June 18, 2012 Permalink
Friday, I submitted my manuscript for Prototype to Tyndale. I have been MIA altogether on the blog front these last few weeks as I’ve been finalizing it, fearing it would be death to channel any needed creative energy into blogs or tweets while I’m on the home stretch. It has been difficult not to blog everything I’ve been writing, which would make having a book at all superfluous! But now that it’s in, I’ve been reflecting on some of the things I learned through the writing process itself.
For years, I’ve found that wisdom gleaned from the writing life (especially from Flannery O’Connor in my case) has profound implications for life in general. Now I’m beginning to pick up some new things as I hone my own process. Especially in writing Prototype, which is such an achingly personal and, for me at least, emotional book. I think it’s got hard truth in it when it works best, but it’s also been a fragile, delicate thing to write.
I had written a lot of content, but lived with it long enough to get completely disenchanted with it. It just wasn’t feeling quite right. It was all ideas that I love and that I’m passionate about, but it wasn’t intimate enough. I had to go to a really vulnerable place for the writing to work at all. And the very moment the book started to get outside that zone–if it started to feel academic or preachy or like mere social commentary, I couldn’t stand it. I burned down more than I wrote. But the further I went, I kept discovering that really delicate territory…if I didn’t write from a tender, vulnerable and almost broken place, it would crash quickly. So I kept trying to write from that place, a place it almost hurt to write from.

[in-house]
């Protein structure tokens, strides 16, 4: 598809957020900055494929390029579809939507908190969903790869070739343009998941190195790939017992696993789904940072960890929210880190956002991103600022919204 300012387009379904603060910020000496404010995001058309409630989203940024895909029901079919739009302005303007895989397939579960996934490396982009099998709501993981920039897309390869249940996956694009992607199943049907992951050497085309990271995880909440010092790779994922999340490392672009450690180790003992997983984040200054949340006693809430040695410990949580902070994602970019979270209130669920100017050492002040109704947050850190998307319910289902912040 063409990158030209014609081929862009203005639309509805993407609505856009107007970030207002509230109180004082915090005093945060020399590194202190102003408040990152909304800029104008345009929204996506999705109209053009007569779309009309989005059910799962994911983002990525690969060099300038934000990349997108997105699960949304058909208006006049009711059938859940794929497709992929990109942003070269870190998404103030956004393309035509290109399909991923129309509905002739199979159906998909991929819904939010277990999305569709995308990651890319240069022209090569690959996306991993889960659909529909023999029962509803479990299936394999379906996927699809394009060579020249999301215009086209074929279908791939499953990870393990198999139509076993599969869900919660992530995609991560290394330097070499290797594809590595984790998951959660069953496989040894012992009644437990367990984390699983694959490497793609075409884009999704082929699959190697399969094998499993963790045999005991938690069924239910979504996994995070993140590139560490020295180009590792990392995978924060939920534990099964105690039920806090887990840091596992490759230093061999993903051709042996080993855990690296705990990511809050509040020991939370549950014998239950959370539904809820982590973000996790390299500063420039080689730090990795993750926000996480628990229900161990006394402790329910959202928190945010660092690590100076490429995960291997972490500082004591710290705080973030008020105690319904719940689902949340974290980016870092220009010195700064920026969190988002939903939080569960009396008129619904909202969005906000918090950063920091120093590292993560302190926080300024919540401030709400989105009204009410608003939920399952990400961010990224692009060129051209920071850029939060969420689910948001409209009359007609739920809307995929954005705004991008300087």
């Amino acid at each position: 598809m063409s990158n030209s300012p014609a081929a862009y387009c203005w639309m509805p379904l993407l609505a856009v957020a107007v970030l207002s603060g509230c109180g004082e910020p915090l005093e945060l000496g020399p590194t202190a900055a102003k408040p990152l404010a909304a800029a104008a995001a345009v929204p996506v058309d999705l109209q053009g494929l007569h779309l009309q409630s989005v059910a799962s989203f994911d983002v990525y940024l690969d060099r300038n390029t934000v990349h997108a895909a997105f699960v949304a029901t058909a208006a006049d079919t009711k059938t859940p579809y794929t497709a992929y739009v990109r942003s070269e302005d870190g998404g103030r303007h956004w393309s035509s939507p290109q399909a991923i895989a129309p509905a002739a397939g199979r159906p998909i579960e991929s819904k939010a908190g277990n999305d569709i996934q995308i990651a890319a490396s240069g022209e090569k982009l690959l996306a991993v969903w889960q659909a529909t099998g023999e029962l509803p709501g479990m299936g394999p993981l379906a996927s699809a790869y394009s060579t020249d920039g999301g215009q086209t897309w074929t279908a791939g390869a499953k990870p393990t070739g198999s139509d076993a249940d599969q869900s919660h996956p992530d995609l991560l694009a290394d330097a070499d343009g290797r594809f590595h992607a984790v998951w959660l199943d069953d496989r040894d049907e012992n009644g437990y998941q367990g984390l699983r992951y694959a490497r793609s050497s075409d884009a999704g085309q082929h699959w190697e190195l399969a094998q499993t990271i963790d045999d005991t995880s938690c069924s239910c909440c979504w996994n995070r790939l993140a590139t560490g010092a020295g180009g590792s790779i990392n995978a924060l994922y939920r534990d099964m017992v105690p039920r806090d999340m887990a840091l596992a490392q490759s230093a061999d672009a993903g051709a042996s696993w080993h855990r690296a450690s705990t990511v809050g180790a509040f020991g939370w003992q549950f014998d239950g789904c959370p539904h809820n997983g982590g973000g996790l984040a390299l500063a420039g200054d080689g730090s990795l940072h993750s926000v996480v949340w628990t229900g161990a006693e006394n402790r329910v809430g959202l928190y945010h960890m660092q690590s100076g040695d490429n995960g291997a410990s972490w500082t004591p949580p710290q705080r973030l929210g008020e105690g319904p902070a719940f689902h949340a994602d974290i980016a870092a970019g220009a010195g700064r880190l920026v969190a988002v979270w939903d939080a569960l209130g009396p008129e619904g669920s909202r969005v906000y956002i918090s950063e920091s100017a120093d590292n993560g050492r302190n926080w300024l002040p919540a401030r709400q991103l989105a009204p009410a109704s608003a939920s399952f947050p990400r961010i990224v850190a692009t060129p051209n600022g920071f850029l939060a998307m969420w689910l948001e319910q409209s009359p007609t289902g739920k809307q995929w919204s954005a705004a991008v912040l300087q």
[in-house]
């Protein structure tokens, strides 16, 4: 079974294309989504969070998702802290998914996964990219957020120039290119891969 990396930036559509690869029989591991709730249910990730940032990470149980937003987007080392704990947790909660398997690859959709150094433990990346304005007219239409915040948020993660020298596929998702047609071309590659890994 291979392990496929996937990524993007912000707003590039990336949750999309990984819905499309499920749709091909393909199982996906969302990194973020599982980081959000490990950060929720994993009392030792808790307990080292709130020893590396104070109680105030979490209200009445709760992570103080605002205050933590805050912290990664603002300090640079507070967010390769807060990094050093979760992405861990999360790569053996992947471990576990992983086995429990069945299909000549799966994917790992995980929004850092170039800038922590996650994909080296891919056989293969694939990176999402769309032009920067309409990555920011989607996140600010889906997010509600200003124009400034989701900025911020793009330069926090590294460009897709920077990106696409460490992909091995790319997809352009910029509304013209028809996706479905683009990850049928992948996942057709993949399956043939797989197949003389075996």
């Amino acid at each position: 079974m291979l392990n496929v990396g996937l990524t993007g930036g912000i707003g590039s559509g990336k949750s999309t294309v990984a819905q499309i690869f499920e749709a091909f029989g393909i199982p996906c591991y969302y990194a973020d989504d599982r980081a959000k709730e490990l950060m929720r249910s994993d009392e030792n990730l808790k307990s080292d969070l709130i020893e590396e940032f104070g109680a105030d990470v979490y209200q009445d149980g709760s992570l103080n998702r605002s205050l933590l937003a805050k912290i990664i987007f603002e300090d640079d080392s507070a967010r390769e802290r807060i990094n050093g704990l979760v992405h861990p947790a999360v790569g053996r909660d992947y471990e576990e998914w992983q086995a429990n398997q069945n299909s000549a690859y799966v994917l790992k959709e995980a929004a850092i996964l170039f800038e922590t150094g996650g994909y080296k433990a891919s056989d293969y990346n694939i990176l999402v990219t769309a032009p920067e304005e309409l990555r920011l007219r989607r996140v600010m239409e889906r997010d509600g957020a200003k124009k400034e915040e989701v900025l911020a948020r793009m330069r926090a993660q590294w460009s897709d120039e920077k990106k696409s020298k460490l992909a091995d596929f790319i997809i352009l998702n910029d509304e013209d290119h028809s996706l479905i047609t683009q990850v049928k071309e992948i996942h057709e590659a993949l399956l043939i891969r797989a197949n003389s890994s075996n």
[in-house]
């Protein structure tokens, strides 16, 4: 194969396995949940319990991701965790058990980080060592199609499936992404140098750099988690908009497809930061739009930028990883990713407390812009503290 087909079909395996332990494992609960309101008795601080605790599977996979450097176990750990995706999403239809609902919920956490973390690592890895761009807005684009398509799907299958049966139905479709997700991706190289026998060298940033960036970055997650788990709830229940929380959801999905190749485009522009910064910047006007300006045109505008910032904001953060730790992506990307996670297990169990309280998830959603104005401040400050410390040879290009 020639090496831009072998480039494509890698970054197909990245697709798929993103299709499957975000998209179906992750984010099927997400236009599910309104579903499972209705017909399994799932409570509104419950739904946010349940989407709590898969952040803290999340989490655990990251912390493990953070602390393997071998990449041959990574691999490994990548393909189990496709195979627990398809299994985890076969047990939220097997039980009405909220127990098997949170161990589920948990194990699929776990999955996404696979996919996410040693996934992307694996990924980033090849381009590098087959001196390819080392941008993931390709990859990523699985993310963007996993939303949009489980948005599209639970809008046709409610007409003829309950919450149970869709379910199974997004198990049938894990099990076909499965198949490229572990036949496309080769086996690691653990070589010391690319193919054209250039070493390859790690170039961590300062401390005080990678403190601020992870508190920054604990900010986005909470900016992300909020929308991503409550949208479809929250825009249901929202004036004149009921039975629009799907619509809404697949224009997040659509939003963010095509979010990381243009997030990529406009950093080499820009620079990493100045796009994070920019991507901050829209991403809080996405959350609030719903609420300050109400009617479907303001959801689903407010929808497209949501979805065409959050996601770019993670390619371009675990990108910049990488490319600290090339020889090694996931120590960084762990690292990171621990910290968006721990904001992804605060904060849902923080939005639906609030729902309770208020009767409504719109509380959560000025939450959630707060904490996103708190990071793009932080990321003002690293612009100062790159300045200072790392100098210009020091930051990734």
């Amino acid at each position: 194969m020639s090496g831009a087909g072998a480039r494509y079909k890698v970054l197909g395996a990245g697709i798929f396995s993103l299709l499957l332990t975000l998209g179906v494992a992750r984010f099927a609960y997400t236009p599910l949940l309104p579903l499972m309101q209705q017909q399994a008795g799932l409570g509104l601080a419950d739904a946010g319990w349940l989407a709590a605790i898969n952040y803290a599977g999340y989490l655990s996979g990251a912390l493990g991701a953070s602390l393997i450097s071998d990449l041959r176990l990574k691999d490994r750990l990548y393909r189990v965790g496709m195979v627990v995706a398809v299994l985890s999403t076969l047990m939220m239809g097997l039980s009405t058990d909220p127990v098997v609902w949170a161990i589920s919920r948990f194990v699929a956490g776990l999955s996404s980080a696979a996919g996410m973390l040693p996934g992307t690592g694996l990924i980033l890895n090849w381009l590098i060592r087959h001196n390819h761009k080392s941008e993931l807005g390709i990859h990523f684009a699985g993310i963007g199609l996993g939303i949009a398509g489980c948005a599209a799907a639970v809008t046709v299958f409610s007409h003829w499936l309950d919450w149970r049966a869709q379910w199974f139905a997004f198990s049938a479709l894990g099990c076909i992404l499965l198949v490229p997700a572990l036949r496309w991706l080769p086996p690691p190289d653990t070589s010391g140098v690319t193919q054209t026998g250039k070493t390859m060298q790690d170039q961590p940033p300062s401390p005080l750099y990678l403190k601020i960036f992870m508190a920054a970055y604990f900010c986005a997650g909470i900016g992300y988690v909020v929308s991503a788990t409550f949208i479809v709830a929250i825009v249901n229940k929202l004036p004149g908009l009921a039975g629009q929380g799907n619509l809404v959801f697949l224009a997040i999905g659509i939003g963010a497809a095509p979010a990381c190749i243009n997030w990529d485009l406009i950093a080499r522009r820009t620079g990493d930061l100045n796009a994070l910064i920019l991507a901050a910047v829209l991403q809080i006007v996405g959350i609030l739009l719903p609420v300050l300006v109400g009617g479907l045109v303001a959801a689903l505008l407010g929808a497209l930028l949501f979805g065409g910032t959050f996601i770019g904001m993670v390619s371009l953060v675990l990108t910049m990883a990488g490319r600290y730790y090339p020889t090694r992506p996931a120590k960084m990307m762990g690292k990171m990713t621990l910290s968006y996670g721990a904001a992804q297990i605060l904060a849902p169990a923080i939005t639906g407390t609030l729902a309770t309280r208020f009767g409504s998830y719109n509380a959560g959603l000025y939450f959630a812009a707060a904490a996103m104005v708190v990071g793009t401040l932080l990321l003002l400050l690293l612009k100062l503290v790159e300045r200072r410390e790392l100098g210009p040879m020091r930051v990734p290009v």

For example, I wrote my chapter on “resurrection” in one day of intense writing. It was around 7,000 words on a Friday. I went to bed that night, feeling ambivalent about any of it. I went to bed, and woke up that Saturday morning ready to abandon it all. So I ditched almost every word of it and started over. I had a dream that night which I won’t elaborate on here (it made the book, so you can read about it when its out ) that was full of heartache. It was about things and people from my past that I desperately miss, yet colliding with hopes and fears for my future.
Have you ever had a dream where your heart was so on your sleeve you couldn’t wait to get dressed, not just in your clothes, but in your armor so you could distance yourself from it? It takes a good bit of insulation just to get through any given day, and we can’t exactly go around being that exposed to everybody. So you find ways to button all of that up and move on. And that is what I was going to do that morning–but instead felt like I needed to write immediately. So I sat down and started typing. I told about the dream, but I kept writing. 6,500 new words for that chapter. And at least right now, it’s my favorite in the book because it is just so honest. There are plenty of things in that chapter I have thought or taught about before, but writing from that raw and very vulnerable place, it came through me like a symphony, like it was what I had wanted to say all along but never quite could.